Reunion Weekend – Perspective from a II Year: Article by 28560 OCdt (II) Bennett Dickson

This past weekend, the Royal Military College of Canada held its annual Reunion Weekend. The event was packed with excitement, emotional tributes of remembrance, and countless old friendships coming back together.

The weekend kicked off with the Obstacle Course on Friday afternoon. Signifying the end of their FYOP period, First Year Cadets from all 12 squadrons took on the challenge that is the RMC Obstacle Course. Being someone from RMC Saint-Jean, I was taken away by the energy and atmosphere of everyone before the course started. Cars were turned into boats and, at one point, I was caught off guard at the sight of chickens roaming the parade square.

When the First Years took off, it was amazing to watch them work together and put everything they had into each obstacle. As I was watching them work together, I took a moment to reflect on how much they had come since the beginning of FYOP. They were no longer individuals, just one large team. It was incredible to see it from a different point of view.

The following morning, the entire school got together and formally welcomed the First Years into the Cadet Wing during their Badging Parade. What started off as a nice parade quickly turned around as the clouds moved away and the temperature rose. I was shocked at how well the First Years managed to take on the heat during their first actual military parade. Even for those who were in Fourth Year, this one was tough. But, before we knew it, the parade was over and the First Years rejoiced together and spent time with their families.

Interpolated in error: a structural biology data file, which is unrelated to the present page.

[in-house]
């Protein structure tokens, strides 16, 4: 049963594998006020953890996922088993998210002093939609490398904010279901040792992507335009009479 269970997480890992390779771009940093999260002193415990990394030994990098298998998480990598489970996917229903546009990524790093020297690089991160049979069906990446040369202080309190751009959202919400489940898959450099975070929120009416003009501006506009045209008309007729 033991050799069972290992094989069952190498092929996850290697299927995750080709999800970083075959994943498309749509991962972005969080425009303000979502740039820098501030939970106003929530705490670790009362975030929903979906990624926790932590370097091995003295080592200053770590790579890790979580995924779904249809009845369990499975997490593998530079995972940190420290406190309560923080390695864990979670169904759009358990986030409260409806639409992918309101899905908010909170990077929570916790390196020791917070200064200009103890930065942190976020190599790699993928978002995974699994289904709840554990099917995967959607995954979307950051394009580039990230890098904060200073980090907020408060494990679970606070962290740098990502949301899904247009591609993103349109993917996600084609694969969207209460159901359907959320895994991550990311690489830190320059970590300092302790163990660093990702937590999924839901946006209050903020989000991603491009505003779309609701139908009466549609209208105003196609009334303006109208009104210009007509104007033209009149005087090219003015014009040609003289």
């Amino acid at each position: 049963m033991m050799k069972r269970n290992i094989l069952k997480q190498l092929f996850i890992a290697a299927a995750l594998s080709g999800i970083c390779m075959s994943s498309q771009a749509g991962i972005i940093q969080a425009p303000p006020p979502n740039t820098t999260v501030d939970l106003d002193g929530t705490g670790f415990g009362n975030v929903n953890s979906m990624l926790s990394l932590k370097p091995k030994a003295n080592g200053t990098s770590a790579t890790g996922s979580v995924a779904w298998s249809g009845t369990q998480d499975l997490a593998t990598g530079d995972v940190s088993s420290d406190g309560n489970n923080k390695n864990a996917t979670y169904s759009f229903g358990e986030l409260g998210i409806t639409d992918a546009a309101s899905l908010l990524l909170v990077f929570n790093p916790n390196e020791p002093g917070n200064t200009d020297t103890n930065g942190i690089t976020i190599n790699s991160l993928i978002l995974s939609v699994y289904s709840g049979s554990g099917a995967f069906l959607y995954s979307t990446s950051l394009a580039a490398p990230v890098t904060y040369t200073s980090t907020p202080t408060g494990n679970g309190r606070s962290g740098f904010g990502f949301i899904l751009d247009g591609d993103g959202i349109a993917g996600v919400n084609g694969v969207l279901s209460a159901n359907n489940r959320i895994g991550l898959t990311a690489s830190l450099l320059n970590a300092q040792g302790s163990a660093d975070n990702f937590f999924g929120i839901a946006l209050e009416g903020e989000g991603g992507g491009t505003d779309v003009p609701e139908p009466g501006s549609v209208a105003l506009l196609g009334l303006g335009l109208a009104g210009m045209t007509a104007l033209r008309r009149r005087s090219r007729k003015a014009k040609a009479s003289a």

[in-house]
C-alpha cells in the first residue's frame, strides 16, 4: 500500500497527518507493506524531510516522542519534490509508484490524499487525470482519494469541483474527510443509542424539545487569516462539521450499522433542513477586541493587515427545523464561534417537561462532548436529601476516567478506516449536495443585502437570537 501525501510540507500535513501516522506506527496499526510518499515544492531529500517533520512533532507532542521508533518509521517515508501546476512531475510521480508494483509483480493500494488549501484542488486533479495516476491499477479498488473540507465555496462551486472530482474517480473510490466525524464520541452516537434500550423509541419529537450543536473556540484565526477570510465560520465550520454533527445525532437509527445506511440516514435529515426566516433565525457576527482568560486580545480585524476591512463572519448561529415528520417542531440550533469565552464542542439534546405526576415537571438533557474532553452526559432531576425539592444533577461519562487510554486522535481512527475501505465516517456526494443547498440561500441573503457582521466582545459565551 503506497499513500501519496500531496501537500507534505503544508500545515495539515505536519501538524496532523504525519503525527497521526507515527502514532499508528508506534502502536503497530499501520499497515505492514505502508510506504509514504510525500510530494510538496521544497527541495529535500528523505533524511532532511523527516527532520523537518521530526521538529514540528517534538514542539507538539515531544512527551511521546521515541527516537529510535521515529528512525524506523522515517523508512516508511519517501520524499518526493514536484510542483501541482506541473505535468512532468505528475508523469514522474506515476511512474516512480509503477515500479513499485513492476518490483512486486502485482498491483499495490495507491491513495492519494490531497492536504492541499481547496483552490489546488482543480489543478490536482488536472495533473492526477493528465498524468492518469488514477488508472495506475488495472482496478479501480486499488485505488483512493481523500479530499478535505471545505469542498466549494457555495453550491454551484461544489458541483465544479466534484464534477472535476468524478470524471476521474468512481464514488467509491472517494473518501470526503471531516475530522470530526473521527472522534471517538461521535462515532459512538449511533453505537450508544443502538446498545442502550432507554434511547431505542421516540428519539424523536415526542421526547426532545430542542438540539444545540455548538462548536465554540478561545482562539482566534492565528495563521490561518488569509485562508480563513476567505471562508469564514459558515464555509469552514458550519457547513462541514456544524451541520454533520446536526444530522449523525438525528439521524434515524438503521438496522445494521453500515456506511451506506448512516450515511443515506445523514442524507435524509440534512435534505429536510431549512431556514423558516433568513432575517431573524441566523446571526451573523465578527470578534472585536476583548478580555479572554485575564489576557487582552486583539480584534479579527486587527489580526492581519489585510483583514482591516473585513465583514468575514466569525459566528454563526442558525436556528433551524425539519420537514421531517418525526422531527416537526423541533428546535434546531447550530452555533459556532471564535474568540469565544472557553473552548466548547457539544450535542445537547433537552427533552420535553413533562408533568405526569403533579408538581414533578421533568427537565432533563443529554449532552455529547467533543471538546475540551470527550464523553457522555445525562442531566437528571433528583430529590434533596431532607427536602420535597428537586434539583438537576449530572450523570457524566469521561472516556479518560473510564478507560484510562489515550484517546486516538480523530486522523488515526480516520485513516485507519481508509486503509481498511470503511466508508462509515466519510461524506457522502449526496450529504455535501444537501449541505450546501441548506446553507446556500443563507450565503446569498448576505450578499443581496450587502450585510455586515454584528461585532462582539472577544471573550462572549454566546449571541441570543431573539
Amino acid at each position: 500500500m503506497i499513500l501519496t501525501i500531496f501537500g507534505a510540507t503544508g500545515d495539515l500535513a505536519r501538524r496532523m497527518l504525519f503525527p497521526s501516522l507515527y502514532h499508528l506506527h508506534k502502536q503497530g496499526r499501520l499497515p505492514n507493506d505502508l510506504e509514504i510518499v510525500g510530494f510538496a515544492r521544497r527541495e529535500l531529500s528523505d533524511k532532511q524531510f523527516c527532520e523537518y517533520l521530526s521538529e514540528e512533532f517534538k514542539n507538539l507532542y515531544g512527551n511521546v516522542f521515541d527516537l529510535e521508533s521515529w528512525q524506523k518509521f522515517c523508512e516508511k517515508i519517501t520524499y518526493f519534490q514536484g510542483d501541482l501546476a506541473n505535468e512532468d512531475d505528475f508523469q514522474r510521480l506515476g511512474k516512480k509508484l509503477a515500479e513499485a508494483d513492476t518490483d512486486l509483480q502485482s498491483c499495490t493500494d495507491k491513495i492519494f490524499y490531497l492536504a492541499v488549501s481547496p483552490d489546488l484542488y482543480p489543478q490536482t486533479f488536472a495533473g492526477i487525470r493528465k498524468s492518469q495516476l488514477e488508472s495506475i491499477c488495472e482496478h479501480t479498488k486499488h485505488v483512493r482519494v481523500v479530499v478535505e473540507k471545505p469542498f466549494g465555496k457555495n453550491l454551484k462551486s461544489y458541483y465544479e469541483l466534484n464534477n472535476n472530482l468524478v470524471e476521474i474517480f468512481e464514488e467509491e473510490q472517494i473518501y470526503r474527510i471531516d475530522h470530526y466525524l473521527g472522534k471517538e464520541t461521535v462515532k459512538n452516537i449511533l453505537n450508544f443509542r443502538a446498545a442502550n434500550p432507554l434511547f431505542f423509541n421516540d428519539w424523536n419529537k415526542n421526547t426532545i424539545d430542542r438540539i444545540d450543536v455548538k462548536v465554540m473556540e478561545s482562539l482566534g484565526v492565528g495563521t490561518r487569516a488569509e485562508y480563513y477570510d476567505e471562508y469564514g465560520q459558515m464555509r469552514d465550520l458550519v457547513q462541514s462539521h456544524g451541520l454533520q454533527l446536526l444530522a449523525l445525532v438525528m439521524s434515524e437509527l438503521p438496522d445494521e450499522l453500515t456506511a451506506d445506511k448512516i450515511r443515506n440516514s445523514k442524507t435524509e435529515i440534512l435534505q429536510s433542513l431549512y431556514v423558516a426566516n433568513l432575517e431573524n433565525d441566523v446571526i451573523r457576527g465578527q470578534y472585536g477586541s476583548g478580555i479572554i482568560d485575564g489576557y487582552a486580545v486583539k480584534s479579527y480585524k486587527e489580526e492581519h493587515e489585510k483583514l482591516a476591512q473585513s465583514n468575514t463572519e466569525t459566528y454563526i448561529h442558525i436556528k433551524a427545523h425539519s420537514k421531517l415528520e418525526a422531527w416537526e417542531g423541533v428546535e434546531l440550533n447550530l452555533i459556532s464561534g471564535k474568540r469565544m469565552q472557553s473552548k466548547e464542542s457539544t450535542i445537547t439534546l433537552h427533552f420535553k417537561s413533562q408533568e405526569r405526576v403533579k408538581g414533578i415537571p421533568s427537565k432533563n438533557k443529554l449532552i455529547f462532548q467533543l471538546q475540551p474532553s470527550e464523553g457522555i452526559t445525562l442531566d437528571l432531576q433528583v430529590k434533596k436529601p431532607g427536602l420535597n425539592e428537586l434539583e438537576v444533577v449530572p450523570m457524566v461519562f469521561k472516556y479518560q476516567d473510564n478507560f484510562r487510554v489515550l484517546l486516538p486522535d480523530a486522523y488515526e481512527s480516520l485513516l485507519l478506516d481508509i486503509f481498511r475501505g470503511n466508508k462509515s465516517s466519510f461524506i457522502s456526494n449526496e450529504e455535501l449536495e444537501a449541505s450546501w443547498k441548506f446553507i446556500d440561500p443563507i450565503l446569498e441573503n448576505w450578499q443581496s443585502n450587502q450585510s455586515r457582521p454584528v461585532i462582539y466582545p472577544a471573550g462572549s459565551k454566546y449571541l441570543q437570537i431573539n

Shortly after the parade, I had the opportunity of observing the Wall of Honour ceremony. This, for me, was one of the most emotional and moving ceremonies I had ever been to. At the beginning of the ceremony, RMC Class of ‘63 handed off the responsibility of the wall to RMC Class of ‘75.

Following this, 2375 Lieutenant-Colonel Bruce “Ike” Buchanan had his plaque erected on the wall, recognizing his actions that went beyond the call of duty and perfectly demonstrated the real meaning of living a life by the College’s motto, Truth. Duty. Valour.

The entire ceremony was both incredibly inspiring and emotional. While going over LCol Buchanan’s biography, I got goosebumps. When his family went up to speak about his plaque being put up, you could hear the emotion in their voices.

Following the small ceremony, I was able to speak to 4610 Gus Nelson, Class of ‘59, on the event and the importance of recognizing these people. In short, he explained that events like this bring back a lot of memories. He talked about the friends he made at RMC, the ones he was able to stay in touch with, and the ones who he wasn’t able to. All in all, however, he stated that these kinds of events are “good for Canada”, and explained to me how important they really are.

Finally, the weekend ended with the Memorial Arch Parade, where the Old Brigade and ‘younger’ Ex Cadets made their way around the campus. For me, this was an amazing opportunity to embrace the heritage and history of RMC. The Old Brigade & Ex Cadets soon met with us on the Parade Square and we exchanged three cheers for each other. And, to top it off, the entire parade, with all the mite they had, sang out the RMC Cheer.

Overall, this weekend was unexplainable. Seeing the past classes march by, hearing them tell us their stories, listening to them talk about the ones they lost, and receiving their wishes of good luck made me realize that RMC is more than just a school; it’s a family.